(Image source from: Forbes.com)
Amid arrests of Indian students in the United States and the possible threat of facing deportation for committing visa fraud, the techies in India said its high time the U.S. eliminate lottery system to grant H-1B visas, instead should be based on skills.
The techies said the University of Farmington has revealed the darkest of immigration woes and opined that with limited work visas available students are forced to look at alternate options.
They said that exempting only first 20, 000 petitions from candidates with the U.S. master's degree or higher from H1B cap is leaving remaining F1 visa holders with no other option but to vie with others among annual cap of 65,000 H-1B visas, failing which they are falling back on Optical Practical Training (OPT) or joining a new course to continue staying in the U.S.
“The cap of 20,000 for students with masters is not enough,” said Bharani Kumar Aroll, general secretary, Cyberabad Security Council adding that now that the U.S. government is going to bring these 20, 000 under the 65, 000 H-1B cap it is going to pose many challenges.
Aroll said American government is not expecting all the students to stay back and work. “They want to pick best and send rest. But, unfortunately, their immigration system is not in sync with this. They should give H1B’s based on talent both for the benefit of students and their immigration system.”
Techies opined that there should an entirely different quota for students, which permits talented ones to work in the U.S. after studies or the current cap of 65, 000 on H1B’s should be increased.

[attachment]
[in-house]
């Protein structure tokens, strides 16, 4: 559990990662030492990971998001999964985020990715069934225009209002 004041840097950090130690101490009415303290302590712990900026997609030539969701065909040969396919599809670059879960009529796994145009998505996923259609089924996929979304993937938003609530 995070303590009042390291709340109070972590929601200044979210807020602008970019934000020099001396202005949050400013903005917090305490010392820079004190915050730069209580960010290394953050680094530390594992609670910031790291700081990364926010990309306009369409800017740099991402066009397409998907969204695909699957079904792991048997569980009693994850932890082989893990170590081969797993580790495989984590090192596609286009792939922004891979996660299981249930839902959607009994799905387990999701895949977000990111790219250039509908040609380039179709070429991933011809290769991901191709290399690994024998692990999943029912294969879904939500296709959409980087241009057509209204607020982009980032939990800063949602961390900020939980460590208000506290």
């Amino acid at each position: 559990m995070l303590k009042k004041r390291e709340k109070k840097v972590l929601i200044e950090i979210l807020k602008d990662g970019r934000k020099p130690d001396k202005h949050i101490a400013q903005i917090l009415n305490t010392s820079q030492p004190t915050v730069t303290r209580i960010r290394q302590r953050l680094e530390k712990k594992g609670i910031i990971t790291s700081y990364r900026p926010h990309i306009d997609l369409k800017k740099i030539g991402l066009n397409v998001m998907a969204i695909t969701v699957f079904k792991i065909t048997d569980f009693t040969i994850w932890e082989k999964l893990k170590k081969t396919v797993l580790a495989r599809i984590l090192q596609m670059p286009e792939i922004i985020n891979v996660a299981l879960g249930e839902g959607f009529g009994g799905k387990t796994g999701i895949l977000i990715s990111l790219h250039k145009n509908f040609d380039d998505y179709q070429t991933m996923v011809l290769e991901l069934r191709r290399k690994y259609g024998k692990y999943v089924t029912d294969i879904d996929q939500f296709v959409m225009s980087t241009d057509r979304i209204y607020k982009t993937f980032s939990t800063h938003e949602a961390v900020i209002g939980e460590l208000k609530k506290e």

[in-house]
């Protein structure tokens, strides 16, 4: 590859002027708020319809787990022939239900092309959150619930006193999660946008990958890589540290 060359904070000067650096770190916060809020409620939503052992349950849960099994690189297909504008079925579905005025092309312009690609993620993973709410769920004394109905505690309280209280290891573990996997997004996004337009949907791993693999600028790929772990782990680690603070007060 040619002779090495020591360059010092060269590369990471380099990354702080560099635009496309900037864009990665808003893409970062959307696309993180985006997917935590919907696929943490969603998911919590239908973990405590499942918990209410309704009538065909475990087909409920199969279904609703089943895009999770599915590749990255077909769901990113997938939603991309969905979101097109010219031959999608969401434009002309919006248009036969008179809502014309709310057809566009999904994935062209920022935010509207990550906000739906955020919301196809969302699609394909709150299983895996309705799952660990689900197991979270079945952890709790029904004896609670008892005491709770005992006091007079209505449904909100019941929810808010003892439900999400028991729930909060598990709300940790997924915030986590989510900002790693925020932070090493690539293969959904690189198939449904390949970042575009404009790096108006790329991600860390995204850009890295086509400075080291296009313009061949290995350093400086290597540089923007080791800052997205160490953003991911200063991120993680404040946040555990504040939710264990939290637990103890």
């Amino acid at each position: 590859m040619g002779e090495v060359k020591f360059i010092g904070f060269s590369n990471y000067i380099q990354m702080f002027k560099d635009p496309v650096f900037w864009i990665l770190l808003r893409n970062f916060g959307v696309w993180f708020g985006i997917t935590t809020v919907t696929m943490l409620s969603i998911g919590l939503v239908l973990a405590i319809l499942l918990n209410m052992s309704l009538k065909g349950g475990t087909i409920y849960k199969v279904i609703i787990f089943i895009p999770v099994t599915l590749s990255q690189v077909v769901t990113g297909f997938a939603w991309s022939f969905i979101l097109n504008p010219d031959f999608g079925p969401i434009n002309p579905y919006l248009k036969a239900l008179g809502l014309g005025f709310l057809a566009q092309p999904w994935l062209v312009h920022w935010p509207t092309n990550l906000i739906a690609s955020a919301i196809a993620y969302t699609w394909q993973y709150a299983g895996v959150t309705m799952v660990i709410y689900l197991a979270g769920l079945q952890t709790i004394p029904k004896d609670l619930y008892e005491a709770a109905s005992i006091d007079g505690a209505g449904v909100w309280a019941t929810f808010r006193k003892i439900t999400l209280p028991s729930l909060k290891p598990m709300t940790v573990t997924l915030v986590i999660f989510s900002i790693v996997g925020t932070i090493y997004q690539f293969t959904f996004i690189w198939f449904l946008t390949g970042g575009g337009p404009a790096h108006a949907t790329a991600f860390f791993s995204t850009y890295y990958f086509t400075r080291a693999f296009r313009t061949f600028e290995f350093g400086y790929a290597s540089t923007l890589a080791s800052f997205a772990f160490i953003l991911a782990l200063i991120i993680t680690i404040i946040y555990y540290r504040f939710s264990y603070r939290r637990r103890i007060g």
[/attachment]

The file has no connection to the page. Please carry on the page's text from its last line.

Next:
The techies said the ones working in the IT industry should not hesitate to come back if they don’t get a job or seat in a good university.
“Not just students, parents and society should also be blamed for this obsession which is forcing students to go to any extent to stay in the United States,” said Ramesh Loganathan, ex-president of Hyderabad Software Enterprises Association.
“There is no shame in coming back,” he said adding that there are exciting opportunities India and there is absolutely no need to put themselves in such hard situations.
Techies said that if students want to study in the U.S., they should choose the best universities and pursue their education, but warned them against falling for such traps.
“Students should have done research before joining the varsity. This shows their carelessness,” said Loganathan.
In the meantime, attorneys assisting students said that the Immigration and Customs Enforcement (ICE)’s entrapment practice has raised a serious concern of violation of Due Process Clause of the Fourteenth Amendment of the U.S. Constitution.
“Right now, the priority is to get students out of detention cells and request for voluntary departure and make sure that they reach their home country,” said an attorney.